Fig. 1Flowchart of the method
Fig. 2Diagram of target building
The TKD building was selected as the target building, which is located at Tsukuda, Chuoku, Tokyo. It is constructed as a reinforced concrete building founded on relatively soft top soil layers, and the accelerometers are located on the 1st, 18th, and 37th floors (shown in Fig. 2). The northsouth component of recorded data from the accelerometers located on the 1st floor is used as neural network input and the same component of recorded data from the accelerometers on the 37th floor is used as the output of the neural network. A twostage method is used to predict the acceleration response of the structure. Firstly, in this paper, the structural response prediction model with single input and single output is developed using the Autoregressive Moving Average with Exogenous Inputs (ARMAX [7]) model with the corresponding strong earthquake records as inputs and the acceleration response of the structure's roof as outputs. ARMAX is an autoregressive moving average model with additional inputs and its model structure is shown below:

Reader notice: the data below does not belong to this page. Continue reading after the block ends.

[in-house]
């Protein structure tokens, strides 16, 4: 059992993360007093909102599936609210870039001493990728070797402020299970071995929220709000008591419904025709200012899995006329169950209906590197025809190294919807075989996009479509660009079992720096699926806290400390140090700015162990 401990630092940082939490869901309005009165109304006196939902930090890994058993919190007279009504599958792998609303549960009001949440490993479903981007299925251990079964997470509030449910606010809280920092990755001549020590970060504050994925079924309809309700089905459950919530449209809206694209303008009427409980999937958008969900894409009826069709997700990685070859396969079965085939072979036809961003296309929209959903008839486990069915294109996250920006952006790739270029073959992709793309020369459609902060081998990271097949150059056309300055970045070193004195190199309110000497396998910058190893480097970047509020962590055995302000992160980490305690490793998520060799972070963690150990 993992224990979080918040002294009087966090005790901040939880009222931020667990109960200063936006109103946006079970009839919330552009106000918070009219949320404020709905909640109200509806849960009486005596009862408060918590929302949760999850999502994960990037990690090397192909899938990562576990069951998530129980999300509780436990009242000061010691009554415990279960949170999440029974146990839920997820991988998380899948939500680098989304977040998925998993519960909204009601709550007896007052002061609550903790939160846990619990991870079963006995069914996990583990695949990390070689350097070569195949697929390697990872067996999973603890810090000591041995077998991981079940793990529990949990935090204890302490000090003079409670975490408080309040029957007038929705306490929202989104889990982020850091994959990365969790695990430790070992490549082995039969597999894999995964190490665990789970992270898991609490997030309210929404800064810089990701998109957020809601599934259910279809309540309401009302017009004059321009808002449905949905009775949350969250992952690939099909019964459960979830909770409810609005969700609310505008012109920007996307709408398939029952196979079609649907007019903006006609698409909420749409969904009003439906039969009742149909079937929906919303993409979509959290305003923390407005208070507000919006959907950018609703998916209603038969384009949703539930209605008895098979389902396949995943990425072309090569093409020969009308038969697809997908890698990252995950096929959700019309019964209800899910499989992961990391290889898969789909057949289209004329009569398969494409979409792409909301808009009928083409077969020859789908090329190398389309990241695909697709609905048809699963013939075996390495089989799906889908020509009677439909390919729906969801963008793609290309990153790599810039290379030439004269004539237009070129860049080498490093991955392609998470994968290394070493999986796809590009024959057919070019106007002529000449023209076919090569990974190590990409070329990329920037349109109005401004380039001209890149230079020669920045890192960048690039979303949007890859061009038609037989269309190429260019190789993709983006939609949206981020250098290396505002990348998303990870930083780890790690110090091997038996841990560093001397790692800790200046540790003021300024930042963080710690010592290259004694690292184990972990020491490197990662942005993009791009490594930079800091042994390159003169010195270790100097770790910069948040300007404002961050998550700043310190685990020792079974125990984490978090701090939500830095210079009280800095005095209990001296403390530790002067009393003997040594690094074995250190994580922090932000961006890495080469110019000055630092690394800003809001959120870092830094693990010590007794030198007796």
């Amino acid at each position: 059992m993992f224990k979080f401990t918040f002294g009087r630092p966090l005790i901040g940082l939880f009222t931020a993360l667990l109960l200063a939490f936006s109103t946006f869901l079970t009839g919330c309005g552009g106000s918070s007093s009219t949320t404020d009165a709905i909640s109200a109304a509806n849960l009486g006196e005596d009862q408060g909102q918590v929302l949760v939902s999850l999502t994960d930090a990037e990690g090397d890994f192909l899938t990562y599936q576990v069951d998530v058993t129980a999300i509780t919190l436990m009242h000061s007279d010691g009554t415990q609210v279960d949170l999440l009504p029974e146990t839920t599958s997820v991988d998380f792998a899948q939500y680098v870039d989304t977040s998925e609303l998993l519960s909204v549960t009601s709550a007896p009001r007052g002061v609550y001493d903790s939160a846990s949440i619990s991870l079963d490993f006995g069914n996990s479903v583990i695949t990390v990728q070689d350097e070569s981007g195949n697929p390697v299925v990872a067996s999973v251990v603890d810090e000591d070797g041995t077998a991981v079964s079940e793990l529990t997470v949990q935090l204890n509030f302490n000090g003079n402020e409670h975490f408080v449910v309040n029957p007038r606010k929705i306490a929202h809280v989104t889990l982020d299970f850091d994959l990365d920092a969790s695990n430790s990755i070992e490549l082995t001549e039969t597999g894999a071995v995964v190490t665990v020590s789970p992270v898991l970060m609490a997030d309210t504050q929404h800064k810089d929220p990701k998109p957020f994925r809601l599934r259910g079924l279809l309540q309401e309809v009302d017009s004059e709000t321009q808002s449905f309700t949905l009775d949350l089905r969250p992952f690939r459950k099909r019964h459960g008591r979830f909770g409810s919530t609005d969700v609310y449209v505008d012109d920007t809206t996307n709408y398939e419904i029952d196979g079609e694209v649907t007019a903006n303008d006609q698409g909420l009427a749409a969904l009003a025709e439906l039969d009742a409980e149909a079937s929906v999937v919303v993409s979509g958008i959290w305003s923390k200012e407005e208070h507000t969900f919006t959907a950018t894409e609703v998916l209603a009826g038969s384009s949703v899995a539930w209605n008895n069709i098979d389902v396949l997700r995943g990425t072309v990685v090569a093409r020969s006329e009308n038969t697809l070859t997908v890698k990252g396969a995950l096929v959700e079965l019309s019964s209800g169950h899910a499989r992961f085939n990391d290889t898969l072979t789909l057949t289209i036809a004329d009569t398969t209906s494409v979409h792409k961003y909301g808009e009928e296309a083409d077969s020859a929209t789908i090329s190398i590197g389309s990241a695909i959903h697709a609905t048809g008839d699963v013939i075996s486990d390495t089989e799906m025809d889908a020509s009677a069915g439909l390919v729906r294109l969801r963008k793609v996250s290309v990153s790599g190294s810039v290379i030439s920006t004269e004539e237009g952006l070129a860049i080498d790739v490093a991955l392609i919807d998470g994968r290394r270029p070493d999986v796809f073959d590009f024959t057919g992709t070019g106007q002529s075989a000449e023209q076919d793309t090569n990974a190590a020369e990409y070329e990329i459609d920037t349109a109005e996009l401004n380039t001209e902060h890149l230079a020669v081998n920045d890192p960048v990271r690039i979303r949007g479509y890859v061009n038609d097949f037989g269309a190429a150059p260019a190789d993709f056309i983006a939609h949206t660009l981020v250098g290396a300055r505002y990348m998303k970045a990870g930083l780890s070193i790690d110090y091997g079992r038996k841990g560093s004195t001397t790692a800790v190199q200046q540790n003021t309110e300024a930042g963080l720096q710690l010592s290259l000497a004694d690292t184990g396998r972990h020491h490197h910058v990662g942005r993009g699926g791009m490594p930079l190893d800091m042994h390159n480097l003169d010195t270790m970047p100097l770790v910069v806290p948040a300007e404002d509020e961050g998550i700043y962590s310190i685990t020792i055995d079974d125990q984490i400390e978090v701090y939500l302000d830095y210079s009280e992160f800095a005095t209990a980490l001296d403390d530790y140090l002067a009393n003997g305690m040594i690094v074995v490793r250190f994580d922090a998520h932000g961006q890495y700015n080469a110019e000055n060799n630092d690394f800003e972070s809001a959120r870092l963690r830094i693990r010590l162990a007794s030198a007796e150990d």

where $y\left(k\right)$ and $x\left(k\right)$ denote the output and input of the system at that moment in time, respectively, ${a}_{i}$is called the autoregressive coefficient, ${b}_{i}$is called the sliding average coefficient, and $e\left(k\right)$ is the measurement noise. The${a}_{i}$and ${b}_{i}$ are estimated using the Least Square Method.
After building the model using ARMAX, a convolutional neural network is then used to predict the response of the structure. First, based on the numerical integration of the predicted acceleration ${y}_{a}\left(k\right)$ using the ARMAX model, the predicted velocity${y}_{v}\left(k\right)$ and displacement ${y}_{d}\left(k\right)$ are obtained. Then, the $x\left(k\right)$, ${y}_{a}\left(k\right)$, ${y}_{v}\left(k\right)$, ${y}_{d}\left(k\right)$ and their n delayed values, i.e., their values of previous $n$ time points are combined to build the input of the CNN model (Fig. 1). In this paper, the delay number $n$ is set to range from 50 to 300.